2. Tell students that the animals represent different parts of the music. When we talk about form, we use letters instead of animal names. We will call the chicken A and the elephant B. this song went AABA. Can you make that pattern with your animals? (It helps if you put magnets on a few of yours so you can attach them to the board. Or you can put them in the pocket chart.)
  3. Have students decide on an action for each section. I had sentence strips with words like “tap head” or “snap” on them. Once they pick an action, I put the sentence strips and the manipulatives next to each other for reference.
  4. Listen to the piece again using the actions for each section.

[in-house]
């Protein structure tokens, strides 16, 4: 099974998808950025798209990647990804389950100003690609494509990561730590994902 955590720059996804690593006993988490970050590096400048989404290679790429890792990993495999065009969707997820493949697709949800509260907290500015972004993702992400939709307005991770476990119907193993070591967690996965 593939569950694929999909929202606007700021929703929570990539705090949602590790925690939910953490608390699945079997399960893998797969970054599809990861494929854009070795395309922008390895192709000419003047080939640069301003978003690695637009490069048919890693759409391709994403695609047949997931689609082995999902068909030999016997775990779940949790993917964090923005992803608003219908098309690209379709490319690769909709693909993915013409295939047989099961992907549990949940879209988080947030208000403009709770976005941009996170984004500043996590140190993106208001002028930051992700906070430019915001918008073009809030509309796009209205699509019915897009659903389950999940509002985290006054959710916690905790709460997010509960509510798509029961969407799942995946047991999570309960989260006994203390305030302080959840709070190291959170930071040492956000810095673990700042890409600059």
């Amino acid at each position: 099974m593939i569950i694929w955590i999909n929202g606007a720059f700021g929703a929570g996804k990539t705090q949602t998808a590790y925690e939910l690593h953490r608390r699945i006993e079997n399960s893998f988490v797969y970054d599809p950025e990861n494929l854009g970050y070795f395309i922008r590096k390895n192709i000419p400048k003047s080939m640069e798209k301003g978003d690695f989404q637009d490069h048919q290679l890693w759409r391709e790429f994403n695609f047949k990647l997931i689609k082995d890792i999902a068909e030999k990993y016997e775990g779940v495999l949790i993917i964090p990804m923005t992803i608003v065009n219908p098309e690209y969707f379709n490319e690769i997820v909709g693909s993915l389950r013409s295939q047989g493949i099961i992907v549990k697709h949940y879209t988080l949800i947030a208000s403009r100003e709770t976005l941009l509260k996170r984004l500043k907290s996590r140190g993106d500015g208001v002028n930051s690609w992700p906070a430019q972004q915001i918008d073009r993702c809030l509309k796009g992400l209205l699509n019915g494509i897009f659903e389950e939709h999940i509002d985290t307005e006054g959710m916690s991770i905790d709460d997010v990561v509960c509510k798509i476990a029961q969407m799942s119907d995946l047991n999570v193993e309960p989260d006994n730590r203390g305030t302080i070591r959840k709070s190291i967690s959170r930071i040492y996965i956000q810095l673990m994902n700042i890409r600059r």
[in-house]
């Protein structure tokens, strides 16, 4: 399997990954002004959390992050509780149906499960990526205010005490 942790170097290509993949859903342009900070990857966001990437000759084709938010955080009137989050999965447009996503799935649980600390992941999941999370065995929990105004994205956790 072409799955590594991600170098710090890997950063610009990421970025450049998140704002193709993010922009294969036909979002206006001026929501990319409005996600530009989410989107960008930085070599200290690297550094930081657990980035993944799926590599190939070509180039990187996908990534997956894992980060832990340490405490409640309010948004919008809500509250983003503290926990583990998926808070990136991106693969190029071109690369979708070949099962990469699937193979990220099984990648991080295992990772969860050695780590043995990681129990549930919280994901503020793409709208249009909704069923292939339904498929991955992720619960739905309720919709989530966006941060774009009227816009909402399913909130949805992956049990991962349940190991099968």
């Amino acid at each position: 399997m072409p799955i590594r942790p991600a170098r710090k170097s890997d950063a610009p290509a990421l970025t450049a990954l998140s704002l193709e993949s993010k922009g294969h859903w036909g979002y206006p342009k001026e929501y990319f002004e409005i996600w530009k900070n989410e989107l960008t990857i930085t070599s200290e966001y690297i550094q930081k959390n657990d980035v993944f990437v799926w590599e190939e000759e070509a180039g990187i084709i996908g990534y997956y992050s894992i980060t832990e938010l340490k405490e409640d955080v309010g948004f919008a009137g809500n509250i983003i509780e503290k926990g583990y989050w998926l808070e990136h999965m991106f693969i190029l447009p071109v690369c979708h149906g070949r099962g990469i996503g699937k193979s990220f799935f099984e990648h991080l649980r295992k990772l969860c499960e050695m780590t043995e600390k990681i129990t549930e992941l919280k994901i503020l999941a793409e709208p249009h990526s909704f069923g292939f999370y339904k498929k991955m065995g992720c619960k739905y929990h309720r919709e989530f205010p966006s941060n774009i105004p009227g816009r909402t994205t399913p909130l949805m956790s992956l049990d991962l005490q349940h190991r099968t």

5. Have students make their own form with their animals (I added in the whales for the C section). Pick one of the students’ forms and have everyone copy it. Play three noises on the drum (I used forte, piano, and rolling)—one for each section. You could also use three different instruments. Play 8 beats for each of the “sections” of the song the kid put together and have them do the actions.
  6. Repeat as time permits.FREE Printable K-2 Music Lesson: Animal Form. Teach students about form using classical music listening, manipulatives, and movement! All of my favorite things. Featuring Ballet of the Unhatched Chicks by Mussorgsky and March from The Nutcracker by Tchaikovesky. Kindergarten, first, and second grade all loved this lesson! Becca's Music Room